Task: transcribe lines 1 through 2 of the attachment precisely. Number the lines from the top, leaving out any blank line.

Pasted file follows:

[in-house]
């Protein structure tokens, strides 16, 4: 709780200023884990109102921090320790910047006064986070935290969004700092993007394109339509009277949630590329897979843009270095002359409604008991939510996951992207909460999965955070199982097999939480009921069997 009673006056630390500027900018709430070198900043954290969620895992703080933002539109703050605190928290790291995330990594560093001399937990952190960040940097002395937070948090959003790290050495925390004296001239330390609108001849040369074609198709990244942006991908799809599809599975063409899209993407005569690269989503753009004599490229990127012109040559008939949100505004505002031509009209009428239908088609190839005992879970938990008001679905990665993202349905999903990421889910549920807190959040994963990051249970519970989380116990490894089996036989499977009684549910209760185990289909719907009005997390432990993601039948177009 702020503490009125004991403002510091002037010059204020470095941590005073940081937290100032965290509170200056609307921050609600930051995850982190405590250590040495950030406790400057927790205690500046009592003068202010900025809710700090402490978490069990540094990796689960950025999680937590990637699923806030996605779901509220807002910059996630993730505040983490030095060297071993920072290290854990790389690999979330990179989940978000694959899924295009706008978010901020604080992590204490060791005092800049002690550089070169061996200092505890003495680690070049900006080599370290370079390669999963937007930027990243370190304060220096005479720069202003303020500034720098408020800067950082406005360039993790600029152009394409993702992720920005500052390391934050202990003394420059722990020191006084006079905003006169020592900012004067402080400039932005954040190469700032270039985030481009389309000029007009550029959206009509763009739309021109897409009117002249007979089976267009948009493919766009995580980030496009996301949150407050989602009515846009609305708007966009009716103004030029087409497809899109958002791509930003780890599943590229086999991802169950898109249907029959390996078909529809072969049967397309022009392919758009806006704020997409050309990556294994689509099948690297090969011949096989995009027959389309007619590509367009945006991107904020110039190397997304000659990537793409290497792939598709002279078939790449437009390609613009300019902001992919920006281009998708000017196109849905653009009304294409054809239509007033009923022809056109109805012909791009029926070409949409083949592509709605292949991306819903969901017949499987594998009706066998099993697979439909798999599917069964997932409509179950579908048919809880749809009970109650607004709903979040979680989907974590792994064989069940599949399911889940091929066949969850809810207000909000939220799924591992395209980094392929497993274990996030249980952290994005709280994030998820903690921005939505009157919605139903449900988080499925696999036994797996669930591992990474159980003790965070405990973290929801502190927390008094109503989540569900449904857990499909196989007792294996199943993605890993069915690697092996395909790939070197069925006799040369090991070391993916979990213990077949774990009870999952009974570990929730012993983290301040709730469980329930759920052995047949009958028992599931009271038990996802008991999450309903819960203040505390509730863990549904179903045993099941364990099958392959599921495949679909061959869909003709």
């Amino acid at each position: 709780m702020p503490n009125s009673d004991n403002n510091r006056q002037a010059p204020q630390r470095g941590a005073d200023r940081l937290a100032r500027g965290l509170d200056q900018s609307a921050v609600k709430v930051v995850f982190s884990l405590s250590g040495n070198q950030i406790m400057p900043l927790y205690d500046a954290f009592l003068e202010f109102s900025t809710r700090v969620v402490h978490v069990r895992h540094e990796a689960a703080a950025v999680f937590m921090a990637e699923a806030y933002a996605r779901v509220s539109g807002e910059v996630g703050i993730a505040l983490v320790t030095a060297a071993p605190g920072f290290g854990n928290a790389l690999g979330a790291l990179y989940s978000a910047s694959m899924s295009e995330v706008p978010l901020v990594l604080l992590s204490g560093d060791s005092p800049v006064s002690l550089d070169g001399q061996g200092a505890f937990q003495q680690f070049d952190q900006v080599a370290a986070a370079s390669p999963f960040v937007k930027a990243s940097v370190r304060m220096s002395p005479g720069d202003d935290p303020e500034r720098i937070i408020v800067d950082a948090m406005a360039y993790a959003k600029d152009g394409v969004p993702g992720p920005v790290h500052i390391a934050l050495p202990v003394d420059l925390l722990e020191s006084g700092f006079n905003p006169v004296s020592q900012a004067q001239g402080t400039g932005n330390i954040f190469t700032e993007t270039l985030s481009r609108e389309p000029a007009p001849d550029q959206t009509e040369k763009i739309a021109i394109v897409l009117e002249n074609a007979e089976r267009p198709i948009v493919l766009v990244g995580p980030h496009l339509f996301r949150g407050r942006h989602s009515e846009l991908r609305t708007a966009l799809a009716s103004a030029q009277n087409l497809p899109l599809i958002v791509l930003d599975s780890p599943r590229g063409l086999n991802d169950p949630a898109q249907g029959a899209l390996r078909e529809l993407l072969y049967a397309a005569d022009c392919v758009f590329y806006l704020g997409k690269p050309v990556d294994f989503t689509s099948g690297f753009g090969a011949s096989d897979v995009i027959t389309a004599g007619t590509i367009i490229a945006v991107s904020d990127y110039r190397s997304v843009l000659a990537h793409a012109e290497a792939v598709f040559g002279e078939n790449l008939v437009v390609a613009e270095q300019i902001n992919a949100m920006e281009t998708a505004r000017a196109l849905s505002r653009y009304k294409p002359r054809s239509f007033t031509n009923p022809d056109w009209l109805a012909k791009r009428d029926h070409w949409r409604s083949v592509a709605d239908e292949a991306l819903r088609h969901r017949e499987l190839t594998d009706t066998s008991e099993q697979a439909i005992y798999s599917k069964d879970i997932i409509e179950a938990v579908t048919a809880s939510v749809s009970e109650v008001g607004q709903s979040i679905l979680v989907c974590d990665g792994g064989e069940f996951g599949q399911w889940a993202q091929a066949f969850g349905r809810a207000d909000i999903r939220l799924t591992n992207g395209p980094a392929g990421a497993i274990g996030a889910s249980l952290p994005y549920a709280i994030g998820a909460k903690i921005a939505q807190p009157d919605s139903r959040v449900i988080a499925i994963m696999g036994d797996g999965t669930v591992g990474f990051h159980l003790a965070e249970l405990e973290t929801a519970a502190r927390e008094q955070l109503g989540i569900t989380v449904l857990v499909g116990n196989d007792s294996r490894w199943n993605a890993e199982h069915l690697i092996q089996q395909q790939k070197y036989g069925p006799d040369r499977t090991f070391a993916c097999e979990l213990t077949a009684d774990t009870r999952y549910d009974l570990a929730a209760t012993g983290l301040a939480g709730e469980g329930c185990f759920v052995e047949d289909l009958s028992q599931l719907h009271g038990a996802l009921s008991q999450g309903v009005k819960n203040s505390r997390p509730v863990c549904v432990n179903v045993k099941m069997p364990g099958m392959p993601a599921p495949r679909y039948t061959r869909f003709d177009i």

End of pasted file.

[in-house]
């Protein structure tokens, strides 16, 4: 709780200023884990109102921090320790910047006064986070935290969004700092993007394109339509009277949630590329897979843009270095002359409604008991939510996951992207909460999965955070199982097999939480009921069997 009673006056630390500027900018709430070198900043954290969620895992703080933002539109703050605190928290790291995330990594560093001399937990952190960040940097002395937070948090959003790290050495925390004296001239330390609108001849040369074609198709990244942006991908799809599809599975063409899209993407005569690269989503753009004599490229990127012109040559008939949100505004505002031509009209009428239908088609190839005992879970938990008001679905990665993202349905999903990421889910549920807190959040994963990051249970519970989380116990490894089996036989499977009684549910209760185990289909719907009005997390432990993601039948177009 702020503490009125004991403002510091002037010059204020470095941590005073940081937290100032965290509170200056609307921050609600930051995850982190405590250590040495950030406790400057927790205690500046009592003068202010900025809710700090402490978490069990540094990796689960950025999680937590990637699923806030996605779901509220807002910059996630993730505040983490030095060297071993920072290290854990790389690999979330990179989940978000694959899924295009706008978010901020604080992590204490060791005092800049002690550089070169061996200092505890003495680690070049900006080599370290370079390669999963937007930027990243370190304060220096005479720069202003303020500034720098408020800067950082406005360039993790600029152009394409993702992720920005500052390391934050202990003394420059722990020191006084006079905003006169020592900012004067402080400039932005954040190469700032270039985030481009389309000029007009550029959206009509763009739309021109897409009117002249007979089976267009948009493919766009995580980030496009996301949150407050989602009515846009609305708007966009009716103004030029087409497809899109958002791509930003780890599943590229086999991802169950898109249907029959390996078909529809072969049967397309022009392919758009806006704020997409050309990556294994689509099948690297090969011949096989995009027959389309007619590509367009945006991107904020110039190397997304000659990537793409290497792939598709002279078939790449437009390609613009300019902001992919920006281009998708000017196109849905653009009304294409054809239509007033009923022809056109109805012909791009029926070409949409083949592509709605292949991306819903969901017949499987594998009706066998099993697979439909798999599917069964997932409509179950579908048919809880749809009970109650607004709903979040979680989907974590792994064989069940599949399911889940091929066949969850809810207000909000939220799924591992395209980094392929497993274990996030249980952290994005709280994030998820903690921005939505009157919605139903449900988080499925696999036994797996669930591992990474159980003790965070405990973290929801502190927390008094109503989540569900449904857990499909196989007792294996199943993605890993069915690697092996395909790939070197069925006799040369090991070391993916979990213990077949774990009870999952009974570990929730012993983290301040709730469980329930759920052995047949009958028992599931009271038990996802008991999450309903819960203040505390509730863990549904179903045993099941364990099958392959599921495949679909061959869909003709």